Five of the six major retail internet services providers (ISPs) have been ordered by the High Court to take measures to block access to The Pirate Bay, a file-sharing website that was recently ranked the UK’s 43rd most popular website.
Earlier this year, the High Court ruled that both users and operators of The Pirate Bay website, known for its pirate ship logo, had infringed the copyrights of a number of record companies. The claim was brought under section 97A of the Copyright, Designs and Patents Act 1988 and an order was sought to force the six main ISPs to block or impede access to The Pirate Bay.
Following its earlier ruling on the matter, on 27 April 2012 the High Court ordered five of the six ISPs (Everything Everywhere, O2, Sky, TalkTalk and Virgin Media), who had previously agreed to the terms of an order, to block access to the file-sharing site using appropriate technical means. The sixth ISP, BT, is currently considering whether it has the ability to comply with the order.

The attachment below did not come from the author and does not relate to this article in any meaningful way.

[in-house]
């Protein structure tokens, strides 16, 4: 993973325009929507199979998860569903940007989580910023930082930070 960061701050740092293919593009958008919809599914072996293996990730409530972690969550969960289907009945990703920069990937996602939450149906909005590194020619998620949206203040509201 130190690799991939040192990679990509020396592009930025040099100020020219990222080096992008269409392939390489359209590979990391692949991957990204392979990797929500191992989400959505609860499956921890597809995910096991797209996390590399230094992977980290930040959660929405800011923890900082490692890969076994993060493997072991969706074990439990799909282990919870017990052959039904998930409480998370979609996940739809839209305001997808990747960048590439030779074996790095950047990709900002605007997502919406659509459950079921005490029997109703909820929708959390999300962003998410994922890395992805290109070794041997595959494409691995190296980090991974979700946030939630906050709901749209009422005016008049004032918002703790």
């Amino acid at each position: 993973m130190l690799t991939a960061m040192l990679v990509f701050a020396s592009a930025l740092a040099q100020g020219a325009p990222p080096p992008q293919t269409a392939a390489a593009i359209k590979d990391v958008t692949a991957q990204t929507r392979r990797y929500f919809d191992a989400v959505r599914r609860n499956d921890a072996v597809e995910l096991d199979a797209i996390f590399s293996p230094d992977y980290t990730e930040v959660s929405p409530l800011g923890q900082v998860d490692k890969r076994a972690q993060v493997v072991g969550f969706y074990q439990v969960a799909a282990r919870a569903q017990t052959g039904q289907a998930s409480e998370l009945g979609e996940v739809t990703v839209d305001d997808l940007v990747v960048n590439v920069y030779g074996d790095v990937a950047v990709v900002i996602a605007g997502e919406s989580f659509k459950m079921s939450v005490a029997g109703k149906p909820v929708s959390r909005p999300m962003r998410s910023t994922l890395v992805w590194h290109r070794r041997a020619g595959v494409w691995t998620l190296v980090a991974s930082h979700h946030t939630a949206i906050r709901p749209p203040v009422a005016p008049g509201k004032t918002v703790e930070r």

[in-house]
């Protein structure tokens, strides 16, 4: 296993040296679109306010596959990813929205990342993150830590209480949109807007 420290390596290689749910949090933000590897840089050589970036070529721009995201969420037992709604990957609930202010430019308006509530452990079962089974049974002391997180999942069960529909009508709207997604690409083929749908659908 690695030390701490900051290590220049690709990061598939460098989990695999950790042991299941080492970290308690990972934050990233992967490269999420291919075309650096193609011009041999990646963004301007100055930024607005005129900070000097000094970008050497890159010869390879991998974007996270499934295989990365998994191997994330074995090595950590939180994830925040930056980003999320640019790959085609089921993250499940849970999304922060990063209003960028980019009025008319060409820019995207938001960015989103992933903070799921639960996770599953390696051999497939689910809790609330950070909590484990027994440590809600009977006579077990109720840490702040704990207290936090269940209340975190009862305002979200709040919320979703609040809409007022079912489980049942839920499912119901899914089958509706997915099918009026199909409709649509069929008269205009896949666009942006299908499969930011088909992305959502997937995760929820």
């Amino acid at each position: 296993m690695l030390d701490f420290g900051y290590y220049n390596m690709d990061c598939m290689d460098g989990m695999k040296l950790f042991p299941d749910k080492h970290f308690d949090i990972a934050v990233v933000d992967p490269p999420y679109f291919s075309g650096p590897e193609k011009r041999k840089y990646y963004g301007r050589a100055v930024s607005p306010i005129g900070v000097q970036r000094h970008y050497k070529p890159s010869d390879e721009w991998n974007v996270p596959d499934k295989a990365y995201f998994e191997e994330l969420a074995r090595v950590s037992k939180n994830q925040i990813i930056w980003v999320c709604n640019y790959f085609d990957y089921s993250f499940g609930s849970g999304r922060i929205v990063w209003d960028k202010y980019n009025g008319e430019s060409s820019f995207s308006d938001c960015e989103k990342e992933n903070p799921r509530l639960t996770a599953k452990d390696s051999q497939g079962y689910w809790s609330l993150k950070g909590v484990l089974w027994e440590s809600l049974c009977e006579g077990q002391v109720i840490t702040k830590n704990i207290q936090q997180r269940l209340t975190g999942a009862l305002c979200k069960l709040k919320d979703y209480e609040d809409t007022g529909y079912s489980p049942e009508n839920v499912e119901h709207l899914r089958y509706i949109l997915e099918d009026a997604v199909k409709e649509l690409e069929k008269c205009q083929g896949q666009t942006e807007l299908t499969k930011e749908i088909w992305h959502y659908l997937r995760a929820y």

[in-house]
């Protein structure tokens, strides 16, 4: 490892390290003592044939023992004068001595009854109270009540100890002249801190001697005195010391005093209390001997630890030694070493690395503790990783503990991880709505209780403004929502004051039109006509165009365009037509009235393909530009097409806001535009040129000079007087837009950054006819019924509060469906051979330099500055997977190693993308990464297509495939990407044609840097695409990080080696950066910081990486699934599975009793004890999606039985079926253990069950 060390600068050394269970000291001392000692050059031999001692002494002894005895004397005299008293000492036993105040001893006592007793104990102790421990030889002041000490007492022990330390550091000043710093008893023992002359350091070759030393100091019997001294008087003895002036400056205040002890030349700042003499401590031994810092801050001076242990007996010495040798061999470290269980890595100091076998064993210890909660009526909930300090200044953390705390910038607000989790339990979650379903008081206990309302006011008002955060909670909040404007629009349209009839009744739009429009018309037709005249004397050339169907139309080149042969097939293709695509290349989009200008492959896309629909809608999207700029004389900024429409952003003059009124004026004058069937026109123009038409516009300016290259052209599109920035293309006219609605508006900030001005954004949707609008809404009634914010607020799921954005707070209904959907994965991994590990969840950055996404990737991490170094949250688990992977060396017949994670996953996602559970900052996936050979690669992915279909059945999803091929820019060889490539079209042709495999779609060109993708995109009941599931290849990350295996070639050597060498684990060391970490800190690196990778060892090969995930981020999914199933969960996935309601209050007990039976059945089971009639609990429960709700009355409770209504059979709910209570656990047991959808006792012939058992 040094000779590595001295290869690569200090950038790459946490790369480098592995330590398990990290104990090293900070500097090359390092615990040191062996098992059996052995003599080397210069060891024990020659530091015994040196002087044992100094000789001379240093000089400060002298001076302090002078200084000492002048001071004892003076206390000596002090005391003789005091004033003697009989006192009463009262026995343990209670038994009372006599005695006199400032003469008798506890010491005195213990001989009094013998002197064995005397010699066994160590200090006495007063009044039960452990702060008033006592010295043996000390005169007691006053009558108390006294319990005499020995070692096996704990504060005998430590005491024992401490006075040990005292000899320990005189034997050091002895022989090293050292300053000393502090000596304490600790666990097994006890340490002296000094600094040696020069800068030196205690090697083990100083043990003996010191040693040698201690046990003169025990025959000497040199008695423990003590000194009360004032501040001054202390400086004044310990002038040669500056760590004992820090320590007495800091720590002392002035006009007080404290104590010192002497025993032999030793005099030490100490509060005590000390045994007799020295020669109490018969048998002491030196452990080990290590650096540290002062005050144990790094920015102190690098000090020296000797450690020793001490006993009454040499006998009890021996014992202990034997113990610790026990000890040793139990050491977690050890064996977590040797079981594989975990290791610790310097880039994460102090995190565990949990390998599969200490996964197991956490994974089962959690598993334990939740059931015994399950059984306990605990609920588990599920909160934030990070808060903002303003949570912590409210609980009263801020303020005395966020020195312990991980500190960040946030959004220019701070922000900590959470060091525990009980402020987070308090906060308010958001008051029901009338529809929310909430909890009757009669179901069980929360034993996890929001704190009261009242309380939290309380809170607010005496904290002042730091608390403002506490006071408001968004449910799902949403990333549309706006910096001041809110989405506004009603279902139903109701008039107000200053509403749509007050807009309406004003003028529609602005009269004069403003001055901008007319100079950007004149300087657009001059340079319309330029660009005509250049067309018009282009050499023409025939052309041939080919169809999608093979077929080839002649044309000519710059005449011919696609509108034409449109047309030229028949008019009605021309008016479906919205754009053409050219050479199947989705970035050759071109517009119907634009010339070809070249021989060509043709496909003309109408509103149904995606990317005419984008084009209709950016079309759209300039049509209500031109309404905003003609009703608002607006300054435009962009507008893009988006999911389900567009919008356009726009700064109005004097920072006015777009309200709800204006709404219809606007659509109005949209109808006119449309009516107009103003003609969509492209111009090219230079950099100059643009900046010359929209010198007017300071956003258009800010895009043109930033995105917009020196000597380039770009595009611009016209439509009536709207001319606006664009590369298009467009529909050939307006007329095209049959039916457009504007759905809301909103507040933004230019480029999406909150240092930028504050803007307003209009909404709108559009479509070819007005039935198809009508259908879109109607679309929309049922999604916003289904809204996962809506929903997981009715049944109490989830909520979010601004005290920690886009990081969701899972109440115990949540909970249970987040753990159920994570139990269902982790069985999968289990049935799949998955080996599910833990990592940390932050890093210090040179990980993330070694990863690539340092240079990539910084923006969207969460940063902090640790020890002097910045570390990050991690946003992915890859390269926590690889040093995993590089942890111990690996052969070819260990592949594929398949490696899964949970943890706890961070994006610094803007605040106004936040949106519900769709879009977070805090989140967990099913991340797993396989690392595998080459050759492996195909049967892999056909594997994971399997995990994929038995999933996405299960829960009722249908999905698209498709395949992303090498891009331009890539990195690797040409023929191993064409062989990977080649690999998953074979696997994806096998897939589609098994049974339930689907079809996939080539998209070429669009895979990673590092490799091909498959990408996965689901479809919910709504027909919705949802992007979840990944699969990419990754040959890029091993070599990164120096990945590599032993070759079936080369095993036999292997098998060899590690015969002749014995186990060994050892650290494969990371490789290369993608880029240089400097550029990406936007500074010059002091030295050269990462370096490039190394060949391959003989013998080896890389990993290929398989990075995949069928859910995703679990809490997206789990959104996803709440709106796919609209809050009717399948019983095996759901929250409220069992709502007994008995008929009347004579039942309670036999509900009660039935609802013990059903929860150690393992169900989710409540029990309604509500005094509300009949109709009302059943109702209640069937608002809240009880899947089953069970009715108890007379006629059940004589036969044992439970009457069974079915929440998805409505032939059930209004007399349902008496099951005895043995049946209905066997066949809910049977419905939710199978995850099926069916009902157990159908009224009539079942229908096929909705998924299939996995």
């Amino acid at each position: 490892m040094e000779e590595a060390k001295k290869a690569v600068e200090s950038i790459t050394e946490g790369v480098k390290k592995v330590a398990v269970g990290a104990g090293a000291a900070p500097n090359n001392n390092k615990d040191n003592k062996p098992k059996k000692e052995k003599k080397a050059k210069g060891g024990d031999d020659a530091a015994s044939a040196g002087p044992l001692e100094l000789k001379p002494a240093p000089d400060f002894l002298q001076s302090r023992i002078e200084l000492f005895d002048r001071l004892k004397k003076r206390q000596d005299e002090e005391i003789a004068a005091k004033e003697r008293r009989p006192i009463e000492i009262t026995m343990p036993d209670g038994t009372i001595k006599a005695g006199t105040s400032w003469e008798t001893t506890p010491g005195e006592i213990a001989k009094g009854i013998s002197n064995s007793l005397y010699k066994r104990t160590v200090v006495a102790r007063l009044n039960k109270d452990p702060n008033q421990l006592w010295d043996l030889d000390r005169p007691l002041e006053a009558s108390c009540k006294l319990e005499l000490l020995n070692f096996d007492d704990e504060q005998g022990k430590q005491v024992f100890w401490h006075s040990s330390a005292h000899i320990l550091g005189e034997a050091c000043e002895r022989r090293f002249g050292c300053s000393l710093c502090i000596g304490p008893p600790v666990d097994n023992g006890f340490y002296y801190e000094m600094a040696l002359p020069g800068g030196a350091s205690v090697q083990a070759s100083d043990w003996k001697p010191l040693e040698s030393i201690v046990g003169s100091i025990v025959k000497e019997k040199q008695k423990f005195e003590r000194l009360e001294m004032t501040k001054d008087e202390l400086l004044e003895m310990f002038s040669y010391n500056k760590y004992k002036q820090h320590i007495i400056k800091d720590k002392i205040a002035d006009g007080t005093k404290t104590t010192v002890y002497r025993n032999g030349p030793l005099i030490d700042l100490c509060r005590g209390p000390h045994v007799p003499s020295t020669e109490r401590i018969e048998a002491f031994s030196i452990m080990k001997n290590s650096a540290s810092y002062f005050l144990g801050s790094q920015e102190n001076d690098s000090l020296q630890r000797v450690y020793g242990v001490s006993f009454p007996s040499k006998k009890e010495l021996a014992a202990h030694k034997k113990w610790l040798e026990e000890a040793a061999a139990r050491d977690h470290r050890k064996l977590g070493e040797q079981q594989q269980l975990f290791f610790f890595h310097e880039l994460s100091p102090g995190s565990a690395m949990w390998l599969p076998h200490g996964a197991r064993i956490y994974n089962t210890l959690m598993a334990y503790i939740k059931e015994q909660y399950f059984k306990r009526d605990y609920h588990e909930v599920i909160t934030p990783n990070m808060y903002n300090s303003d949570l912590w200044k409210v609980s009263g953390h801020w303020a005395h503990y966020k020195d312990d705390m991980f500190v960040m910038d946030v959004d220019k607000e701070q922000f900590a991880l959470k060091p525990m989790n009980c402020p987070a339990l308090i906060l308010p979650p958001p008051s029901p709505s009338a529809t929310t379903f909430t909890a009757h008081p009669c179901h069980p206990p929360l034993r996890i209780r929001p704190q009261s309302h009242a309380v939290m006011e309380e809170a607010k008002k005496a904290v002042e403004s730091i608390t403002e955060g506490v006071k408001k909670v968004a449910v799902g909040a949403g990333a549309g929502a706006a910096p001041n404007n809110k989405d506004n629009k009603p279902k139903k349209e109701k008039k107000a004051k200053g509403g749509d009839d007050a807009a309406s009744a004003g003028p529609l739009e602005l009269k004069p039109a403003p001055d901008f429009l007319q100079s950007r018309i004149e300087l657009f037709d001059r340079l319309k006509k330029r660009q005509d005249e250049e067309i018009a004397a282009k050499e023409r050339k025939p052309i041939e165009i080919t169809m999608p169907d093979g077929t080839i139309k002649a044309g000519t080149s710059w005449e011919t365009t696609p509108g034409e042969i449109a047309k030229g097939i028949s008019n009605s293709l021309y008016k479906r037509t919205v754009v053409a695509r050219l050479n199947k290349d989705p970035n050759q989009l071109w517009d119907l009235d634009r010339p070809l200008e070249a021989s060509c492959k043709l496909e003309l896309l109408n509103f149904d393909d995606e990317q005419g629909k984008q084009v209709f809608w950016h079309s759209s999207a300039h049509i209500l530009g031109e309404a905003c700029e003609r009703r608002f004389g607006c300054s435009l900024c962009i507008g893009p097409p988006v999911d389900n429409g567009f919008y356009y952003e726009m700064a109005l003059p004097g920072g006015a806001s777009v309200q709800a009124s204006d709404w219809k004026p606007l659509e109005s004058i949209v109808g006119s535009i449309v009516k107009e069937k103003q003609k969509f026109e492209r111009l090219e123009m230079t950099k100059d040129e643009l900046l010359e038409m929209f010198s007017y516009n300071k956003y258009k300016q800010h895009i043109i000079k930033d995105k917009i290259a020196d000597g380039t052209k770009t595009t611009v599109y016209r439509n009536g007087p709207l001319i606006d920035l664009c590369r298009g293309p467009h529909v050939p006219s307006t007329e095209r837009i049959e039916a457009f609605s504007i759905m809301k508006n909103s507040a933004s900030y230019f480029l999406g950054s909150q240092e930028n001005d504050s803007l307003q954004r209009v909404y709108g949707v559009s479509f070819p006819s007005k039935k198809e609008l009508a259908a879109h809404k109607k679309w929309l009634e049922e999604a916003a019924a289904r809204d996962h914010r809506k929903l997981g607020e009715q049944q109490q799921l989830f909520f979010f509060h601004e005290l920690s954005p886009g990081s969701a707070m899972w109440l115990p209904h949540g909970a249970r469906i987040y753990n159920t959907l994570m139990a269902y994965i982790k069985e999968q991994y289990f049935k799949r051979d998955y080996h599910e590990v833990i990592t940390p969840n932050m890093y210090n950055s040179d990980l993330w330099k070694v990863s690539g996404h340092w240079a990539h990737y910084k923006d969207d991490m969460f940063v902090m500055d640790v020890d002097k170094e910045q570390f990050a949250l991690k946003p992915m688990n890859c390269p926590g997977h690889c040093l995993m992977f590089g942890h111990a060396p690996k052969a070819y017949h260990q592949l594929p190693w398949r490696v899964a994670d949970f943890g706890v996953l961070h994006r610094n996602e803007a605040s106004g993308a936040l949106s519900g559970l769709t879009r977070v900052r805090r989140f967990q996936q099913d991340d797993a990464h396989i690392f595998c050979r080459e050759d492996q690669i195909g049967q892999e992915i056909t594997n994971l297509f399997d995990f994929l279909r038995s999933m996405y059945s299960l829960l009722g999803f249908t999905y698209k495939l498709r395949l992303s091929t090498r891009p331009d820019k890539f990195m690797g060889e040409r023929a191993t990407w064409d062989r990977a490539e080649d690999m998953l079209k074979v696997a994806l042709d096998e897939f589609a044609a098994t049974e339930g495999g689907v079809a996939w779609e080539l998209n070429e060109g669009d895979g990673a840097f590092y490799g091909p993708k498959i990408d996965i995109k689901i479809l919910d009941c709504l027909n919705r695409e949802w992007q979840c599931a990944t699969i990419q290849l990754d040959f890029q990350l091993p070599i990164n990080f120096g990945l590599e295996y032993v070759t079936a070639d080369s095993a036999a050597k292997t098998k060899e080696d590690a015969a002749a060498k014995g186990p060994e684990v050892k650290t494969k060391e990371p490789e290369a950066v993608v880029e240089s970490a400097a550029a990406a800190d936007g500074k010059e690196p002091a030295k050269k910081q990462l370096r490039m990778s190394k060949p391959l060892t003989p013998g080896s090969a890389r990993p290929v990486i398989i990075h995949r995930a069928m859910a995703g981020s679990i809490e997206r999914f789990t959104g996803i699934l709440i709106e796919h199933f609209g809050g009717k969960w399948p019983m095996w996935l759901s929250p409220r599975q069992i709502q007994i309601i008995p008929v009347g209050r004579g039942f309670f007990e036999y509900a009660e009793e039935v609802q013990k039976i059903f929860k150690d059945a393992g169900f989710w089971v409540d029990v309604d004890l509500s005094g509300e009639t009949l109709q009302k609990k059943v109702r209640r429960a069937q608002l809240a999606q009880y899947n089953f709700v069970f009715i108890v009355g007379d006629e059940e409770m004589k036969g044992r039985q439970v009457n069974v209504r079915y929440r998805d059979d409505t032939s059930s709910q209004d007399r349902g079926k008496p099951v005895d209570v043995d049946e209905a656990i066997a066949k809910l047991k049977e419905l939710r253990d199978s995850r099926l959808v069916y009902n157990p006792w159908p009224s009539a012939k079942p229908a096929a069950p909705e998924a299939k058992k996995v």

Nick Briggs, partner and intellectual property expert at Shakespeares, says:
“It appears that the tide is turning against ISPs, with the High Court sending a clear message that it is happy to issue an order requiring them to take action to block access to the offending site, without expecting the claimants to take direct action against the infringers.
“In taking this approach the High Court has made it clear that its decision is based on the fact that ISPs are acting as service providers by extending its broadband service to the operators and users of The Pirate Bay who are using it to infringe copyright. The court also noted that the ISPs have actual knowledge that its services are being used for this purpose.”
Commenting on whether the blocks created by the ISPs will hold, Nick Briggs added: “We will have to wait and see but the entertainment industry will be hoping that it begins to change people’s attitudes to illegal file-sharing.”